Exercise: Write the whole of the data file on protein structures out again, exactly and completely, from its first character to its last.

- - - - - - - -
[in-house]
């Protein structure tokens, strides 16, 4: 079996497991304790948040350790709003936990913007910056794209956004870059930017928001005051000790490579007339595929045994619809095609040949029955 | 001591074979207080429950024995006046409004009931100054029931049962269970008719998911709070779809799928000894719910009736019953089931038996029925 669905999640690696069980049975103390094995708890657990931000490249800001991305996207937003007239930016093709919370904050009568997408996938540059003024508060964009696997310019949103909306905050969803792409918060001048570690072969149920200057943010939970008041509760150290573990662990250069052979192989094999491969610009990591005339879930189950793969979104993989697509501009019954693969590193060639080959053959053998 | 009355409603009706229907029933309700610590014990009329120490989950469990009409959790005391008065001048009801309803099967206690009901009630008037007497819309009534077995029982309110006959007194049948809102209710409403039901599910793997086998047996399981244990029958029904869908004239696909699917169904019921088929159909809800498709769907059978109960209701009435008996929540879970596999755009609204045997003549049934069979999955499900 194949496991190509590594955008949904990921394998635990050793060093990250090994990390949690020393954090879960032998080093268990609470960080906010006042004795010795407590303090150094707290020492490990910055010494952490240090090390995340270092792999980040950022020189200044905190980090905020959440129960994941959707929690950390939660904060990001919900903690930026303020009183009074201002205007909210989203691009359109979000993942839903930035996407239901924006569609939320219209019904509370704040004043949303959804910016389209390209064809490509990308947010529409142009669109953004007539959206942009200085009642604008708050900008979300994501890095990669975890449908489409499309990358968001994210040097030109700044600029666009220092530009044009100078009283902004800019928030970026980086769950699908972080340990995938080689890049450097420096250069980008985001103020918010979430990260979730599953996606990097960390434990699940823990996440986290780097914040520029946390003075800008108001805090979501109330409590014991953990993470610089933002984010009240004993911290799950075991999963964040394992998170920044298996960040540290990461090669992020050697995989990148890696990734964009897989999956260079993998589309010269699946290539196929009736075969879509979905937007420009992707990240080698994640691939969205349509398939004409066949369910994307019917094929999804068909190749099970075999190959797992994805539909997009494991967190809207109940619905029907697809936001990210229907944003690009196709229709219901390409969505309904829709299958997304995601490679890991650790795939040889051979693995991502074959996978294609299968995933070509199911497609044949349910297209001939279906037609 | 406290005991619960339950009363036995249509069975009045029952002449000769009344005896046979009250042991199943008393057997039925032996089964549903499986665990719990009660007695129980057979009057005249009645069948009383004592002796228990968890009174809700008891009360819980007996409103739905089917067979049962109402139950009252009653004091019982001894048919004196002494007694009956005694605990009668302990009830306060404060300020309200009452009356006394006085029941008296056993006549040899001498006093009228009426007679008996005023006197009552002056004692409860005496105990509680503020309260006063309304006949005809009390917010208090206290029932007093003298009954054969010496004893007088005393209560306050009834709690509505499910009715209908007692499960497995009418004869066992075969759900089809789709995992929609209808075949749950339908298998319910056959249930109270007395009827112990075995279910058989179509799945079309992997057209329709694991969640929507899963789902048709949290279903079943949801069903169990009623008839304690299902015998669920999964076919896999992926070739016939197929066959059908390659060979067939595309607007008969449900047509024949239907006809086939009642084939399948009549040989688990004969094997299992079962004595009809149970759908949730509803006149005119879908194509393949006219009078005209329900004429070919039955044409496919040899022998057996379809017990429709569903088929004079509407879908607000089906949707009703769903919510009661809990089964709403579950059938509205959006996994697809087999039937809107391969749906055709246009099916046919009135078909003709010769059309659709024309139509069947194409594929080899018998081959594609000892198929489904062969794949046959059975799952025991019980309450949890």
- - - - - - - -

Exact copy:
[in-house]
């Protein structure tokens, strides 16, 4: 079996497991304790948040350790709003936990913007910056794209956004870059930017928001005051000790490579007339595929045994619809095609040949029955 | 001591074979207080429950024995006046409004009931100054029931049962269970008719998911709070779809799928000894719910009736019953089931038996029925 669905999640690696069980049975103390094995708890657990931000490249800001991305996207937003007239930016093709919370904050009568997408996938540059003024508060964009696997310019949103909306905050969803792409918060001048570690072969149920200057943010939970008041509760150290573990662990250069052979192989094999491969610009990591005339879930189950793969979104993989697509501009019954693969590193060639080959053959053998 | 009355409603009706229907029933309700610590014990009329120490989950469990009409959790005391008065001048009801309803099967206690009901009630008037007497819309009534077995029982309110006959007194049948809102209710409403039901599910793997086998047996399981244990029958029904869908004239696909699917169904019921088929159909809800498709769907059978109960209701009435008996929540879970596999755009609204045997003549049934069979999955499900 194949496991190509590594955008949904990921394998635990050793060093990250090994990390949690020393954090879960032998080093268990609470960080906010006042004795010795407590303090150094707290020492490990910055010494952490240090090390995340270092792999980040950022020189200044905190980090905020959440129960994941959707929690950390939660904060990001919900903690930026303020009183009074201002205007909210989203691009359109979000993942839903930035996407239901924006569609939320219209019904509370704040004043949303959804910016389209390209064809490509990308947010529409142009669109953004007539959206942009200085009642604008708050900008979300994501890095990669975890449908489409499309990358968001994210040097030109700044600029666009220092530009044009100078009283902004800019928030970026980086769950699908972080340990995938080689890049450097420096250069980008985001103020918010979430990260979730599953996606990097960390434990699940823990996440986290780097914040520029946390003075800008108001805090979501109330409590014991953990993470610089933002984010009240004993911290799950075991999963964040394992998170920044298996960040540290990461090669992020050697995989990148890696990734964009897989999956260079993998589309010269699946290539196929009736075969879509979905937007420009992707990240080698994640691939969205349509398939004409066949369910994307019917094929999804068909190749099970075999190959797992994805539909997009494991967190809207109940619905029907697809936001990210229907944003690009196709229709219901390409969505309904829709299958997304995601490679890991650790795939040889051979693995991502074959996978294609299968995933070509199911497609044949349910297209001939279906037609 | 406290005991619960339950009363036995249509069975009045029952002449000769009344005896046979009250042991199943008393057997039925032996089964549903499986665990719990009660007695129980057979009057005249009645069948009383004592002796228990968890009174809700008891009360819980007996409103739905089917067979049962109402139950009252009653004091019982001894048919004196002494007694009956005694605990009668302990009830306060404060300020309200009452009356006394006085029941008296056993006549040899001498006093009228009426007679008996005023006197009552002056004692409860005496105990509680503020309260006063309304006949005809009390917010208090206290029932007093003298009954054969010496004893007088005393209560306050009834709690509505499910009715209908007692499960497995009418004869066992075969759900089809789709995992929609209808075949749950339908298998319910056959249930109270007395009827112990075995279910058989179509799945079309992997057209329709694991969640929507899963789902048709949290279903079943949801069903169990009623008839304690299902015998669920999964076919896999992926070739016939197929066959059908390659060979067939595309607007008969449900047509024949239907006809086939009642084939399948009549040989688990004969094997299992079962004595009809149970759908949730509803006149005119879908194509393949006219009078005209329900004429070919039955044409496919040899022998057996379809017990429709569903088929004079509407879908607000089906949707009703769903919510009661809990089964709403579950059938509205959006996994697809087999039937809107391969749906055709246009099916046919009135078909003709010769059309659709024309139509069947194409594929080899018998081959594609000892198929489904062969794949046959059975799952025991019980309450949890």